Do I belong here?
This is a question we ask ourselves all the time, whether we realize it or not. And the answer impacts how we show up and contribute. It impacts how we connect and engage with others and our work. It impacts both individual and team resilience.
Belonging is good for business
In Maslow’s hierarchy of needs, social psychologist Abraham Maslow identified belongingness as part of one of his major needs that motivate human behavior – just like food, shelter, and safety.
A strong sense of belonging helps both people and organizations thrive. Workplace belonging leads to a 56% increase in job performance, a 50% reduction in turnover risk, and a 75% decrease in employee sick days
Getting better at cultivating a workplace of belonging
Unfortunately, many people don’t feel like they belong at work. More than 40% of people feel emotionally and physically isolated at work, a finding that transcends gender, age, and ethnicity.
We often talk about belonging and inclusion as an initiative – some special event to occur, some program to launch, some training session. While these initiatives are important, belonging and inclusion needs to be a consistent practice to truly cultivate a workplace of belonging – one that invites everyone to the table day-in and day-out and celebrates and harnesses the unique differences of its people.
Being seen like an Avenger
Part of our work on belonging and inclusion at The Brightspot Trust involves embracing something we like to call the Avengers Philosophy. It draws inspiration from the Marvel Comics’ multi-billion dollar franchise superhero team franchise, The Avengers. Each Avenger on their own is skilled and powerful, and is also flawed – like most humans. However, the Avengers are on the team not because of their flaws, but because of their unique strengths and how they complement one another when they come together. Together, they save the world.
So the Avenger’s Philosophy is about celebrating the areas where people shine. It’s not judging fish for their ability to climb trees. It is a practice of including people and celebrating their strengths, not criticizing their weaknesses. It’s making sure everyone’s voice is heard, respected, and valued. It’s about creating the conditions for trust to be abundant, not scarce.
The Avengers Philosophy in Practice
So how do we create this sense of belonging? What does the Avengers Philosophy look like in practice? Here are a couple practical ways to apply it in your everyday:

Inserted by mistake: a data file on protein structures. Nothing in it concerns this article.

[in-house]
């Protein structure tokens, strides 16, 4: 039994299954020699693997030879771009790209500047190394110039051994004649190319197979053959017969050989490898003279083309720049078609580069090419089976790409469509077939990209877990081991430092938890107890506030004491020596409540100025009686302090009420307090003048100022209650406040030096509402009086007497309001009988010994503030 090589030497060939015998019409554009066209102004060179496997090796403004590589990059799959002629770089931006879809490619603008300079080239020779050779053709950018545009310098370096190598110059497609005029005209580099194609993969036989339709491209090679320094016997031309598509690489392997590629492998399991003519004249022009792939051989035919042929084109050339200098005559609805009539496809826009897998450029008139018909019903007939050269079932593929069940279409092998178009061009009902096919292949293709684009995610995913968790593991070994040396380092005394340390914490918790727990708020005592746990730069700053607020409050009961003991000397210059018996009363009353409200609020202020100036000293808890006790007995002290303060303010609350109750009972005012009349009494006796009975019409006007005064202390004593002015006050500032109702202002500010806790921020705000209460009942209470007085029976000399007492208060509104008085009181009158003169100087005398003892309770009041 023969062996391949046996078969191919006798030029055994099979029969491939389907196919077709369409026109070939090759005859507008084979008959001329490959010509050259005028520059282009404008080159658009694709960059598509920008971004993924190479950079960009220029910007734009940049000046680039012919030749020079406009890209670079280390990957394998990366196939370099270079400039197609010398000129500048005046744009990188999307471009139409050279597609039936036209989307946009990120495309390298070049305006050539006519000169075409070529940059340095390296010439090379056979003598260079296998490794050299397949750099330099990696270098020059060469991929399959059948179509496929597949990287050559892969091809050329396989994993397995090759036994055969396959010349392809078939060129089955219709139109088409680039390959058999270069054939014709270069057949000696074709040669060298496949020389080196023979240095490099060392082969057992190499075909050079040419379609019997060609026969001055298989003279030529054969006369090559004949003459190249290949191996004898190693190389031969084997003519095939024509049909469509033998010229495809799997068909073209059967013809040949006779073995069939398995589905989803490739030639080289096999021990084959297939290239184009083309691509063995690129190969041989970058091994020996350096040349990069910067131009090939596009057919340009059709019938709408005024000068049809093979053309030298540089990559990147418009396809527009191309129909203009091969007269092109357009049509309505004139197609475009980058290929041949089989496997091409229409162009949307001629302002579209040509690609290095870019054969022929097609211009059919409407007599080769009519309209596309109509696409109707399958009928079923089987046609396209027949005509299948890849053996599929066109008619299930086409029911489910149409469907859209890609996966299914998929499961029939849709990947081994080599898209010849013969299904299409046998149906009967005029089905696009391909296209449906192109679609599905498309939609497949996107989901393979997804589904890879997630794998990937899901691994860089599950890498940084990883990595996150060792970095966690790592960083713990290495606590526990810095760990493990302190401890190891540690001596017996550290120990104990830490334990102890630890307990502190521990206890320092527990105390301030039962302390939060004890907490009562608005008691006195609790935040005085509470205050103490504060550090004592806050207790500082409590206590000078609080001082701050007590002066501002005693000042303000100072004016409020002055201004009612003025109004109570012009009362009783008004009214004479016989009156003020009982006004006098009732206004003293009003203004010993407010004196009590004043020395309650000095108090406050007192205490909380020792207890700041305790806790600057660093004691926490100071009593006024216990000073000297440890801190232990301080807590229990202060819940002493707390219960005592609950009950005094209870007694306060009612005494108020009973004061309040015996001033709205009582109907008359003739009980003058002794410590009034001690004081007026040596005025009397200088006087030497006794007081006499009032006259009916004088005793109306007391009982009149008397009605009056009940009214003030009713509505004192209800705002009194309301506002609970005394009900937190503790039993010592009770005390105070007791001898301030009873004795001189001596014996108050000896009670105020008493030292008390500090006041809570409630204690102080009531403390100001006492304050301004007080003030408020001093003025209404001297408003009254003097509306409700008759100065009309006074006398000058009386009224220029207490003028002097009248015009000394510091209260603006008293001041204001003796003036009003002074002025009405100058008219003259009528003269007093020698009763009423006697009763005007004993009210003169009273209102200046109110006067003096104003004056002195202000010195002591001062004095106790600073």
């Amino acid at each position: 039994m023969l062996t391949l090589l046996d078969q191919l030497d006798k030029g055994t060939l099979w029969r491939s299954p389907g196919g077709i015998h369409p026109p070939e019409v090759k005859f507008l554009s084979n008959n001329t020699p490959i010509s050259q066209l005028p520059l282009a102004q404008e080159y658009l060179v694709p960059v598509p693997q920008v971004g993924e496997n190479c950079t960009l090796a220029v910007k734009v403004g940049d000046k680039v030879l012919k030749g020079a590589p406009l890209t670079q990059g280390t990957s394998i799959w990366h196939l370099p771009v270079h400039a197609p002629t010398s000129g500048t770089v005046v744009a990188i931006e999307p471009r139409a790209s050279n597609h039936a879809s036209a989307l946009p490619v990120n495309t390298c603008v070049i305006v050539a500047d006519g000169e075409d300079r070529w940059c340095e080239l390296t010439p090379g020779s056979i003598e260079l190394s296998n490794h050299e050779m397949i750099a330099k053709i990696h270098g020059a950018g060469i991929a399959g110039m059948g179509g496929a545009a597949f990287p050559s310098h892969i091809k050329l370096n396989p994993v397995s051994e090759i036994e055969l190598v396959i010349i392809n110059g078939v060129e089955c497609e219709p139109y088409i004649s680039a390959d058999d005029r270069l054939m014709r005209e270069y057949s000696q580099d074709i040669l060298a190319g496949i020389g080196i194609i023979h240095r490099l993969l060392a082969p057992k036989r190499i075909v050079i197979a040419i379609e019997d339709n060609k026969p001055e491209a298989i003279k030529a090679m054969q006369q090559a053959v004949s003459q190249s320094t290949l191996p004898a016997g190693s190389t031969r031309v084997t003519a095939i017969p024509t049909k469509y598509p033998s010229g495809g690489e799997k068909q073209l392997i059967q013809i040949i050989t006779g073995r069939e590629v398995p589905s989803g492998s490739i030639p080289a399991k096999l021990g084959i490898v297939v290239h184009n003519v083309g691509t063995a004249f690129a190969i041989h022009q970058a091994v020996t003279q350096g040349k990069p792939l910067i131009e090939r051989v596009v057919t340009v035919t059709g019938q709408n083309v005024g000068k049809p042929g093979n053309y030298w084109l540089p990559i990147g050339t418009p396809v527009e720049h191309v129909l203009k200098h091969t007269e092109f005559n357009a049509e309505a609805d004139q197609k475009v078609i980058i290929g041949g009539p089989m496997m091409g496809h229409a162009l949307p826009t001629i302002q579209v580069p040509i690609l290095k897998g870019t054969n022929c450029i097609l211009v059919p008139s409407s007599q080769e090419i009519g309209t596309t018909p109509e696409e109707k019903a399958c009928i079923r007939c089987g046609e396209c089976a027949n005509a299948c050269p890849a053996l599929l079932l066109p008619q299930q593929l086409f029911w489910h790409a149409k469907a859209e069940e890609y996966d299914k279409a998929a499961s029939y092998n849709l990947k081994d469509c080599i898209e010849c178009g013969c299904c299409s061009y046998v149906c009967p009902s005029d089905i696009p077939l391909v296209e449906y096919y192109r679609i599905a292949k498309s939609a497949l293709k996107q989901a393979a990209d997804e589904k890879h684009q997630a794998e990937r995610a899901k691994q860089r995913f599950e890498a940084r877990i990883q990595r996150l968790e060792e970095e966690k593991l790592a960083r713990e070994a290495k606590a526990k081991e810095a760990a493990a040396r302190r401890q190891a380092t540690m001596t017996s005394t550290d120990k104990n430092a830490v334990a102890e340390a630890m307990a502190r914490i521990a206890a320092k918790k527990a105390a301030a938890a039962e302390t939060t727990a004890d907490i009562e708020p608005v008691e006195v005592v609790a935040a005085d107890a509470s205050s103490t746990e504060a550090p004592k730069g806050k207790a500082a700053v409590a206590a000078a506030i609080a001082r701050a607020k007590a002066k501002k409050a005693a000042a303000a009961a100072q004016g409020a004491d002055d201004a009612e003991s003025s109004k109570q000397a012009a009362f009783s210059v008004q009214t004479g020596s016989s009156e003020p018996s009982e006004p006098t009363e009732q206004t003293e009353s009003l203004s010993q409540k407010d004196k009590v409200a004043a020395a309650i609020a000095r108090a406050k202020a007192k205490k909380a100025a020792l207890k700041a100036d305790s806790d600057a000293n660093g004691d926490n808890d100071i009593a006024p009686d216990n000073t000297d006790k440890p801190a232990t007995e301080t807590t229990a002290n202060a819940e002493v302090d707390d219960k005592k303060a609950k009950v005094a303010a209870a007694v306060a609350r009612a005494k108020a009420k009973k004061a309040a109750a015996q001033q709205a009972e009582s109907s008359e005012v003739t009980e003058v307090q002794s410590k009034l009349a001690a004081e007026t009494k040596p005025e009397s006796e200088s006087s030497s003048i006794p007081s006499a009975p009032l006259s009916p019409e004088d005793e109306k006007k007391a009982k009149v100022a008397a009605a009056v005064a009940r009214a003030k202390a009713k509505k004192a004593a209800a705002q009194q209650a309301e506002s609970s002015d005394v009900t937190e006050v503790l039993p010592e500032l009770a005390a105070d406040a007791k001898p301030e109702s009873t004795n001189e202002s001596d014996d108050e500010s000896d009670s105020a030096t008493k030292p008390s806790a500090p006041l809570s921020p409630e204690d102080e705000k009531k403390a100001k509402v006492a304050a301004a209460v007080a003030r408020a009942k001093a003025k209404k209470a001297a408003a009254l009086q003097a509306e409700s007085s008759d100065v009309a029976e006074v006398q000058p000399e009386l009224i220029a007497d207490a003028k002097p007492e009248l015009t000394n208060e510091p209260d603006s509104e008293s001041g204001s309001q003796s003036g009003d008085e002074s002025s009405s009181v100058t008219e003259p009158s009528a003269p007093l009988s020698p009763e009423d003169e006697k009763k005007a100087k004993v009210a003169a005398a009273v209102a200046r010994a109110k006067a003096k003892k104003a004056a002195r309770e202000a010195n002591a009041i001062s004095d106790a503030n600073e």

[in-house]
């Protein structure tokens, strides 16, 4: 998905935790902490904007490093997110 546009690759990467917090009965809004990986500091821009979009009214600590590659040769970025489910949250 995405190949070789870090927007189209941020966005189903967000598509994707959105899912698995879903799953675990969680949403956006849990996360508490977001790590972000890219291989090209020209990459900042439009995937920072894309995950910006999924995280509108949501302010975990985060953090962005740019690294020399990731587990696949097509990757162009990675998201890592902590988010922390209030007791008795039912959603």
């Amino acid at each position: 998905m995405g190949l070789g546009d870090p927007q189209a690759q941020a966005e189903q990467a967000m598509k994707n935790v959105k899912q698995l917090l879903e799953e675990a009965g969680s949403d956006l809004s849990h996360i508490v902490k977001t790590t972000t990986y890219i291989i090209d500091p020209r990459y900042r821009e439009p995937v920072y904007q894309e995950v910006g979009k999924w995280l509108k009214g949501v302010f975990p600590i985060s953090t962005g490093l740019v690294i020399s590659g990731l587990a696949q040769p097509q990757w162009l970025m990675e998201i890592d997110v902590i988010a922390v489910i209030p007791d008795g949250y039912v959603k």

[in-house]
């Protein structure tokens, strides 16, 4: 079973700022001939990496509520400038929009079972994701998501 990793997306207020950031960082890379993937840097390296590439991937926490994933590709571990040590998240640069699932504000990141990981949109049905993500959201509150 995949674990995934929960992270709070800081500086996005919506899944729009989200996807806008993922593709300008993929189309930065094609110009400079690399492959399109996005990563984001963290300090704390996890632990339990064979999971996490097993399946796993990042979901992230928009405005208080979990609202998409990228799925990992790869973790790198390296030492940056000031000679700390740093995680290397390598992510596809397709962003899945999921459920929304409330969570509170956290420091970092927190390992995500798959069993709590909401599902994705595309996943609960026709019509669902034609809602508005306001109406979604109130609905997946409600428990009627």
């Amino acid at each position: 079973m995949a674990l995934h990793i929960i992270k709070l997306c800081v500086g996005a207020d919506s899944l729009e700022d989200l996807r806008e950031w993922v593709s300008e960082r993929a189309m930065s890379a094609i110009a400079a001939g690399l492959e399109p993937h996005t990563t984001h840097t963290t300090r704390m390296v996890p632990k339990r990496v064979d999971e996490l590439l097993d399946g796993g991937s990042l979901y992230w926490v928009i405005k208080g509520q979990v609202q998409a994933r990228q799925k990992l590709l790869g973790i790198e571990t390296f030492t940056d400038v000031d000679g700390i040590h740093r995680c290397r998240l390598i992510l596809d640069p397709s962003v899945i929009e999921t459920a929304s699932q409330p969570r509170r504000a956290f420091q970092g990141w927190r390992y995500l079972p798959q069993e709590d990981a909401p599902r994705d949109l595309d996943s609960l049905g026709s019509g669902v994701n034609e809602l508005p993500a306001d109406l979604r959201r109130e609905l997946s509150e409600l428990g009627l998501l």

- Practice active listening. It’s purposefully making more eye contact and holding an open, attentive posture. It’s being genuinely curious about others and asking questions – not merely thinking about what you’re going to say as soon as the person stops talking. A great place to start is by extending the invitation, “Tell me more.”
- Practice one of my favorite frameworks – “Move up, move up.” This was developed by the Anti-Oppression Resource and Training Alliance (AORTA) and is especially relevant to meetings and collaborations. The idea is that if you’re a person who is always an active participant, move up to a posture of providing space for others to participate. If you’re a person who generally hangs back, move up to a posture of generosity and share your thoughts with the group.
The responsibility to foster belonging
Belonging is about creating the psychological safety and the trust needed to show up as one’s true self. It’s not about policing people into a safe space, but focusing on creating and co-creating a brave and trusted space where people can try things out, potentially fail, support one another, and try again. This sort of space is also an incubator for creativity, collaboration, innovation, engagement, resiliency, and productivity.
Belonging is seeing people for who they are, and not pulling back, but embracing that unique, amazing individual and creating the conditions for them to show up as their best selves and contribute. Fostering a strong sense of belonging is one of the most important responsibilities of a leader and one of their most powerful levers.
How can you better support your team in giving a resounding yes when they ask themselves the question, “Do I belong here?”